“I'm grasping at straws here, chasing myths and legends and coming to a siren for help. I'm a man desperate to save the only two people I have left. I thought Carlie and Pearl fell ill because they tried to stop you and Sirena last night. I thought they'd been targeted and punished by the sirens.”

Cassie's blood froze. “They were there last night, and the other sirens did this to them?”

“Not only that,” Hiram continued, “but Harper and Cody were there too. It would make sense that all four of them were targeted because they were liabilities, if not for the fact your adoptive parents are ill too. It's as if you're the target Cassie. Now, why do you think the sirens want everyone close to you dead?”

Cassie's fists clenched. She was more terrified than she could ever remember being. Harper and Cody had been at Mermaid Beach last night? They had tried to stop her and Sirena too? Even worse was the feeling of realizing the horrible truth. She knew the answer to Hiram's question with dreadful certainty.

“Because,” she said, “I refused to flee with the other sirens into the ocean. They must be trying to get rid of everything that's keeping me on land so I'll feel like I have nowhere else to go.”

Hiram squeezed his eyes shut, looking pained. “Treachery is always treated so harshly by sirens, even to their own.”

Cassie knew exactly what he meant. Not only had her betrayal been punished severely, so had her mother's. Helen, the woman who gave birth to her, had fled the other sirens while she was pregnant with Cassie. She had stayed with Hiram and his family for awhile, then the other sirens found her. They had murdered Hiram's wife, and Pearl's dad went missing. Helen had then fled to Colorado and died giving birth to Cassie because the distance from the ocean had made her too weak.

“I wish I wasn't a siren,” she said miserably. “I really wish I wasn't.”

Hiram smiled weakly at her. “You have a good heart like your mother, but fate is a hard thing to run from.”

“What was she like?” she asked. “My mom, I mean.”

Hiram's eyes grew distant. “She was very kind and loving. She always tried to smile even when she was sad, and she was very strong. She loved you more than her own life. That's why she sacrificed everything for you.”

Bittersweet tears fell down Cassie's face. She'd never heard her mother described like that, and it touched her. It also made her very sad. For awhile after his words, the two of them were silent. At last, though, Cassie breached the problem at hand.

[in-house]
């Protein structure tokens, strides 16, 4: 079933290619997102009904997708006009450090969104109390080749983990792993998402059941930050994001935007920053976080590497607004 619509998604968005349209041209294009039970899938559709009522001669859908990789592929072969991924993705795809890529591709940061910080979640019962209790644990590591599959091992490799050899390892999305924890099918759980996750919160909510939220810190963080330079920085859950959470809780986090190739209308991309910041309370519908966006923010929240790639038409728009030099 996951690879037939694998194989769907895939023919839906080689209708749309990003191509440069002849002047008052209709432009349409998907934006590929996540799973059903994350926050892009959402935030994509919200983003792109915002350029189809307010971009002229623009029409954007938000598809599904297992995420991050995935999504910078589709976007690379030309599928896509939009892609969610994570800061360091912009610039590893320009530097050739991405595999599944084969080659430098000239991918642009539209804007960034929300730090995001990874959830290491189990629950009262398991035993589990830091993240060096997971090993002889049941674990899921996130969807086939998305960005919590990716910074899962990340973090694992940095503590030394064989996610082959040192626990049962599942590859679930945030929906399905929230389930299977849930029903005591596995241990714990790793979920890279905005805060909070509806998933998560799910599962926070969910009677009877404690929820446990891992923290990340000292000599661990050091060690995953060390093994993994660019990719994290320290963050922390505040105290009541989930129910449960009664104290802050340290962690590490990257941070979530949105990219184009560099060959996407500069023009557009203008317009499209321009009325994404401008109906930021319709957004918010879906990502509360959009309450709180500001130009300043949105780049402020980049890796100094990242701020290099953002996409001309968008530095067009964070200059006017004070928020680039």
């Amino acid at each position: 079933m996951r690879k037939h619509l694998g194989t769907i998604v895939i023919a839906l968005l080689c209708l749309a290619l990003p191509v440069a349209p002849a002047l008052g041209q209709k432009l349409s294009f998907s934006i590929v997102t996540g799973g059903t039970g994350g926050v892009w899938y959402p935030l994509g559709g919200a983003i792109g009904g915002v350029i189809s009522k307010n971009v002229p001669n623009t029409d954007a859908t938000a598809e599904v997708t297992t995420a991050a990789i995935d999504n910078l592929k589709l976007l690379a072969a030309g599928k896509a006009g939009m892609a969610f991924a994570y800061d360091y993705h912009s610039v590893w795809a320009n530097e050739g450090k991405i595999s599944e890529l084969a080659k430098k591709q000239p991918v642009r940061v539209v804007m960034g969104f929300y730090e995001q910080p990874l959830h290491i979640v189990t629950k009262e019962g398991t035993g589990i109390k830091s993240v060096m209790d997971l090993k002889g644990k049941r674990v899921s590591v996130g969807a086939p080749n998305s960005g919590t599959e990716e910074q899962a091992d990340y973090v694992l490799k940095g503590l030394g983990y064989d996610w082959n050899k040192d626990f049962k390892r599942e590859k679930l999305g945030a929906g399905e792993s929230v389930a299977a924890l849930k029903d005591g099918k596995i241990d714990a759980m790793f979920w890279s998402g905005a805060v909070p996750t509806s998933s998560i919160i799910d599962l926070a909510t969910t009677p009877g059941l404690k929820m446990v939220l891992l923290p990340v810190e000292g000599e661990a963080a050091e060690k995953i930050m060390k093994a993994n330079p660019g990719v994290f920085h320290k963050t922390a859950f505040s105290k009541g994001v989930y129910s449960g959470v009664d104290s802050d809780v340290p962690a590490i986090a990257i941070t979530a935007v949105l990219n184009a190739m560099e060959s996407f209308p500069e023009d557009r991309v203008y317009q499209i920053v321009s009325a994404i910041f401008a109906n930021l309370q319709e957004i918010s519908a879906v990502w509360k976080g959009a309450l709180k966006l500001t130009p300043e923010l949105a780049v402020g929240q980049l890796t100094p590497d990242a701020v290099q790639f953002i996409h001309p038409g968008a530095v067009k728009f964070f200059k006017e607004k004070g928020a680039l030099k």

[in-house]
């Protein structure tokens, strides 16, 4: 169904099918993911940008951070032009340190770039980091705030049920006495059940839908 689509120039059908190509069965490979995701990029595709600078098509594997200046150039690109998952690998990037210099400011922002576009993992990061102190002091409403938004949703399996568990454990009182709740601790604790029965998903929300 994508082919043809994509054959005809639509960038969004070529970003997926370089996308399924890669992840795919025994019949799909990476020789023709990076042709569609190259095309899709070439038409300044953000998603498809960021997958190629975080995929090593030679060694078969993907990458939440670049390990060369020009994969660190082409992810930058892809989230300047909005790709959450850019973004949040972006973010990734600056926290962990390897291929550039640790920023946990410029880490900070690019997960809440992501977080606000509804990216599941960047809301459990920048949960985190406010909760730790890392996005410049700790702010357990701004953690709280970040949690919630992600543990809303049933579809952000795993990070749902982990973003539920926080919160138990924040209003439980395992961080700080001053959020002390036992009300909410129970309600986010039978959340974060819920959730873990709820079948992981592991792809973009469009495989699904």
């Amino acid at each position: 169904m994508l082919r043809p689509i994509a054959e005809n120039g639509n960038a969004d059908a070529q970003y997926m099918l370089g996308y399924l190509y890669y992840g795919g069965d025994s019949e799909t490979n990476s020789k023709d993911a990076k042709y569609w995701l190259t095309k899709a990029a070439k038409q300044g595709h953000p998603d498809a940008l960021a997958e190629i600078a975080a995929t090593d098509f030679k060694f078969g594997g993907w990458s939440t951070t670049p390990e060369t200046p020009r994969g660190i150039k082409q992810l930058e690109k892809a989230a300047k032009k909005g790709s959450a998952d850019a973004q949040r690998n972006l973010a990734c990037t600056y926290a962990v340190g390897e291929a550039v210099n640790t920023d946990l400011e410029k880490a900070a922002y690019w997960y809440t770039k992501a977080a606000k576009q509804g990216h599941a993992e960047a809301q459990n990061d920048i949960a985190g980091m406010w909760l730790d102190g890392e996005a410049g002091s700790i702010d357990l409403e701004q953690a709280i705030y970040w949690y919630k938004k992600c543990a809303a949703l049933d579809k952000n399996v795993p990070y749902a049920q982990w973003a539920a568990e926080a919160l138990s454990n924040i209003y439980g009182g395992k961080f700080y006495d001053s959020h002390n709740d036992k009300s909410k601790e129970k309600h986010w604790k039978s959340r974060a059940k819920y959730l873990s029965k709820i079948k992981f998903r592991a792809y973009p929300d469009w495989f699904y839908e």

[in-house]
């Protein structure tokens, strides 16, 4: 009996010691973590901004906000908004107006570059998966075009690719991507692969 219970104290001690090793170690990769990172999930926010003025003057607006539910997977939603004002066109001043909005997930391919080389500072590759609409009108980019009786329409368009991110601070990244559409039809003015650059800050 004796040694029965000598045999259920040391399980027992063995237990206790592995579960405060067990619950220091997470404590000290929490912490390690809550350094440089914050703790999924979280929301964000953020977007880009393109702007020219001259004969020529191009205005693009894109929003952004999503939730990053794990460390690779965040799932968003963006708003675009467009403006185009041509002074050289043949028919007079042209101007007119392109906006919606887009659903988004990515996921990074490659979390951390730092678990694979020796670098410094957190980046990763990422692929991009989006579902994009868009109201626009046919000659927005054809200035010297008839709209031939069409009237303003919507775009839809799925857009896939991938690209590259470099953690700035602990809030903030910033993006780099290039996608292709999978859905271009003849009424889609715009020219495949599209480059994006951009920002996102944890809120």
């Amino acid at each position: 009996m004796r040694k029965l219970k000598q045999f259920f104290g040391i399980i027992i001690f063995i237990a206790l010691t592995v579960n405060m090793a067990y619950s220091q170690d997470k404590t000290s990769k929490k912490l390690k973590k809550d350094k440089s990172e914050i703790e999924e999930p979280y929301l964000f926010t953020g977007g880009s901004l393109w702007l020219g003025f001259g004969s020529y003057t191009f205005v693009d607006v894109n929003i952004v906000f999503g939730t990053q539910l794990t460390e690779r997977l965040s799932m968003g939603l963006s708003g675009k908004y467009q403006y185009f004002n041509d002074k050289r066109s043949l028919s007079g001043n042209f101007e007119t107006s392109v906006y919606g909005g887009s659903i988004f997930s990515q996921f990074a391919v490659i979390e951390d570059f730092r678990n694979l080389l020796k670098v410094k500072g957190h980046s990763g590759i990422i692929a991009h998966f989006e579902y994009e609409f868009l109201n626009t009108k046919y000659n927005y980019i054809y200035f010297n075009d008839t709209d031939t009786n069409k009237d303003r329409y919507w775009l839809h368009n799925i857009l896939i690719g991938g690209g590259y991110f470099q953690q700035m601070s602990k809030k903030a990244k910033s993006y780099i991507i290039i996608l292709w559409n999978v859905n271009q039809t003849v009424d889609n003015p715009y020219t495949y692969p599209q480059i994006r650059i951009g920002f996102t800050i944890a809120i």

“You said you need my help. You said something about grasping at straws and chasing myths and legends. Just say the word, and I'll do it, because if I don't, everyone I care about is doomed.”

Hiram turned dead serious again. “Well, you see, when Carlie and Pearl first fell unconscious, I tried every magical and non magical cure I know, but nothing worked. This means only one thing. The sirens have given them a magical disease that has no cure. It's an execution technique they use that has always been successful.”

Cassie's whole body filled with dread at the words. “Then what can we do?” she asked desperately. “How can we save them if there isn't a cure?”

“That's where the myths and legends part comes in,” he said. “There is only one thing that can cure them now, but it's a mythical artifact, and it's been missing for thousands of years. This artifact is called Selene's Stone. It's a moonstone imbued with magical powers, including the ability to cure any ailment. It was lost during the great flood. It is in a temple that was built during the silver age. I have no doubt it has been buried somewhere in the Mediterranean Sea.”

If Cassie hadn't studied ancient Greece in school, she would have had absolutely no idea what Hiram was talking about. A large part of Greece was surrounded by the Mediterranean Sea. She knew from David that Selene was an ancient Greek deity who was considered to be the true personification of the moon. She also had heard about the great flood that supposedly destroyed every human the world—except Noah and his family if you went with the Bible, but that was from a seriously different culture.

Despite how insane what Hiram was saying sounded, especially from a modern perspective, Cassie had been through enough weird stuff to believe him. Besides, she would do anything to save the people she cared about. Absolutely anything.

“Let me guess,” she said, “I need to go to Greece, find this temple, get the artifact and bring it back here.”

Hiram nodded, and Cassie smiled. “So, how long do I have?”

Hiram looked worried at those words. “Sadly, Cassie,” he said, “you only have four days.”


Copyright © 2014 by Elisabeth Niederhut
All rights reserved.